• Maintain a healthy weight. Research indicates there is a direct link between obesity and many types of cancers. For breast cancer, it is seen more often in post-menopausal women. If you are overweight, then maintain your weight with healthy habits including diet and regular exercise.

You need to eat nutritional foods that are palatable while experiencing side effects of chemo and radiation. There are many ways to keep your body healthy common symptoms and ways you can address them through your diet:

  • Drink lemon tea. You can also make a mixture of lemon, sugar and ginger and keep having a taste of it before meals. Ginger helps with nausea, but do not have too much as it may cause the stomach to burn.
  • Eat small meals.
  • Eat dry foods such as khakra, toast or plain roti.
  • Avoid spicy and oily foods.
  • Cooling foods such as curds, curd rice, lassi, etc. are helpful sometimes.
  • Eat foods that do not have a strong smell.
  • Eat food cold or at room temperature and not hot, to reduce its smell and taste.
  • Loss or change in taste:
  • Try eating or seasoning foods with sour flavors such as pomegranates, citrus fruits, apples and ginger.
  • Try using spices such as mint, oregano and rosemary.
  • Try different foods including the ones you may not have liked before.
  • Eat with a plastic spoon if foods taste metallic.
  • Do not wait until you are hungry to eat. Try and eat at certain time intervals.
  • Have portable snacks handy, especially if you’re having trouble eating enough because of lack of appetite.
  • Keep high-protein snacks ready so you can eat when you feel like it. Try cheese and crackers, peanuts, almonds, boiled eggs or roasted channa, peanut butter and some dry fruit.

Mouth sores:

  • Eat soft foods, drink milkshakes and lassi.
  • Avoid spicy or acidic foods.
  • Eat lukewarm soups and dals. You can eat watery dal as soup.
  • Avoid sharp or rough foods such as toast and chakli.


  • Take adequate fluids to help move the bowels.
  • Get enough fibre from whole grains and vegetables.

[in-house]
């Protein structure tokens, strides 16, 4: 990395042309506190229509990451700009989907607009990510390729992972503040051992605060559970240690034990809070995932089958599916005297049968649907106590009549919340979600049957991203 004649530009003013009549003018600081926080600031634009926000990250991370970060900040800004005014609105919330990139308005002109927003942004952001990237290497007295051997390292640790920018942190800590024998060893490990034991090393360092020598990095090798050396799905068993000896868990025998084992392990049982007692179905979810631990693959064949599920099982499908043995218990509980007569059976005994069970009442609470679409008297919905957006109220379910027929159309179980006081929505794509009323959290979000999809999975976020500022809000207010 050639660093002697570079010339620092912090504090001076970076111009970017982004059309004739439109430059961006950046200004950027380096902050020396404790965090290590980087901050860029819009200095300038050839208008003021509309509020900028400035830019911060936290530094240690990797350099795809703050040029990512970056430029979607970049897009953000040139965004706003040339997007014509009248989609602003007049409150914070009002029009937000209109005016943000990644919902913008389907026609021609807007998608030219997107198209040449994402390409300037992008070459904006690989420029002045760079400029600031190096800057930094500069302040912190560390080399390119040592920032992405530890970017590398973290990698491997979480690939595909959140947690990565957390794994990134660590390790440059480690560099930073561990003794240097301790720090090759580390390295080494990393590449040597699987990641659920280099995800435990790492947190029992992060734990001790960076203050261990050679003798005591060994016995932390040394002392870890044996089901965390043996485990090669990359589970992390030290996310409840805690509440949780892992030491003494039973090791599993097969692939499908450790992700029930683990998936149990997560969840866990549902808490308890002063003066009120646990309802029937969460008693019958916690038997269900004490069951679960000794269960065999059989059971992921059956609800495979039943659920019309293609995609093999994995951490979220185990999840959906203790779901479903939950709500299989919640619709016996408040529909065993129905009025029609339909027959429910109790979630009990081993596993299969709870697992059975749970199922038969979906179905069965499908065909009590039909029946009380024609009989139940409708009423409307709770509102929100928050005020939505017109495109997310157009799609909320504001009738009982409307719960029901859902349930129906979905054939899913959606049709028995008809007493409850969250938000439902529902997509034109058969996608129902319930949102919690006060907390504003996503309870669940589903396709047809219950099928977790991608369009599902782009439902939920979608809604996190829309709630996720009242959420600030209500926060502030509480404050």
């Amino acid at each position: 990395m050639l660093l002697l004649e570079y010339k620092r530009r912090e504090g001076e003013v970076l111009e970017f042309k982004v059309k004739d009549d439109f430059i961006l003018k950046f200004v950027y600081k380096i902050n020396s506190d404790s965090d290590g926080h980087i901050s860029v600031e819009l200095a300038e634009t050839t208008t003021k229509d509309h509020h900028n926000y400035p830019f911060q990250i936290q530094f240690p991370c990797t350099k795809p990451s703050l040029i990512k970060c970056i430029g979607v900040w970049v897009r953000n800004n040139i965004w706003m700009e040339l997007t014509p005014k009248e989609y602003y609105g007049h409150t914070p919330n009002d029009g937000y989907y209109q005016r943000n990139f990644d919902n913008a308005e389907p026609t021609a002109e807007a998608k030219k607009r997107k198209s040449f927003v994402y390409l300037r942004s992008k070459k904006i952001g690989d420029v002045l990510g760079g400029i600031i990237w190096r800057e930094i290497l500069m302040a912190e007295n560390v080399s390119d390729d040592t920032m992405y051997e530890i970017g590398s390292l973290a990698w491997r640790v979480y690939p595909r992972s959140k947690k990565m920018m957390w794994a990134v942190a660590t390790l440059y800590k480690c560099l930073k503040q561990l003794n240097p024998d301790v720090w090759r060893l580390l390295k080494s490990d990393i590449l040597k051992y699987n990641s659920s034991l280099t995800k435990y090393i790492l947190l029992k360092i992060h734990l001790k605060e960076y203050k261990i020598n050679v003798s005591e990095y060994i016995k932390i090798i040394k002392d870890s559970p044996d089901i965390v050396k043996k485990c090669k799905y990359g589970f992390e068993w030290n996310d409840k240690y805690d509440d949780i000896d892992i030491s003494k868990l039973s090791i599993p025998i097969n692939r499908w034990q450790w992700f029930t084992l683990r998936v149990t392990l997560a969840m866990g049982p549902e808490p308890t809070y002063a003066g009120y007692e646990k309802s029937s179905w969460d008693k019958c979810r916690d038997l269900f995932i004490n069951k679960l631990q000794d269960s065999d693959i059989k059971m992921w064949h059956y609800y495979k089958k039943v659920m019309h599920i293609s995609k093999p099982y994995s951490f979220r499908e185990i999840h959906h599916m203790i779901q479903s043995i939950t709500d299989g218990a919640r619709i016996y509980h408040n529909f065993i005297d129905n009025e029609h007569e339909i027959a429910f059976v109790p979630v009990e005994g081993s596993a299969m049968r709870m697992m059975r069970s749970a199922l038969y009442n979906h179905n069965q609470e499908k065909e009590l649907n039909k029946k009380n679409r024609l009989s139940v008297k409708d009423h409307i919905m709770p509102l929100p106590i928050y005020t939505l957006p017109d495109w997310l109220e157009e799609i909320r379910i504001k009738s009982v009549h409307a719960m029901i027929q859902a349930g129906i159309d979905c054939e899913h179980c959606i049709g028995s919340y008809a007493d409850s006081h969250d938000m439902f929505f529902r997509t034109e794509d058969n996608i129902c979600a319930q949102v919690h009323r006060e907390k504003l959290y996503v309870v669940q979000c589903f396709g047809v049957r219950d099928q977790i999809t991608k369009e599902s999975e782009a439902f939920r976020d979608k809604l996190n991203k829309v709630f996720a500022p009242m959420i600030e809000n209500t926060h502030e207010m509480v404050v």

• Drink warm liquids like herbal and green tea.
  • Eating dry fruits like jardaloo (dried apricot) with warm water at night also helps.


  • Eat small, frequent meals and snacks.
  • Make sure you are adequately hydrated with electrolyte-rich fluids like clear soups and coconut water.
  • Avoid high fat, high fibre and high sugar foods.
  • Potassium is often lost through diarrhea. Eat foods that have a lot of potassium, such as coconut water, potatoes and bananas for replenishment.
  • Eat foods that are high in sodium, such as soups, crackers and pickles. Salt helps you retain water so you don’t become dehydrated.
  • Avoid high-fat, fried, greasy and rich foods. They can promote diarrhea.
  • Avoid foods that cause gas and bloating such as chewing gum and carbonated beverages. They can irritate your digestive tract.
  • Limit milk and milk products. They may be hard to digest and promote diarrhea.

Fatigue: Fatigue is the most common side effect of cancer treatment. Many factors cause fatigue, and fatigue may even linger after breast cancer treatment is completed. Nausea, hot flashes, stress and depression may all contribute to fatigue. Not getting enough food and nutrients because of treatment side effects can add to your fatigue.

  • Make sure you’re getting enough proteins, vitamins and minerals, and hydration.
  • Eat often throughout the day in small amounts. Try to get in some light physical activity.
  • Try to eat a healthy protein food with every meal/snack. Dahi, paneer, pulses, dals, cheese and nuts are all good sources of vegetarian protein.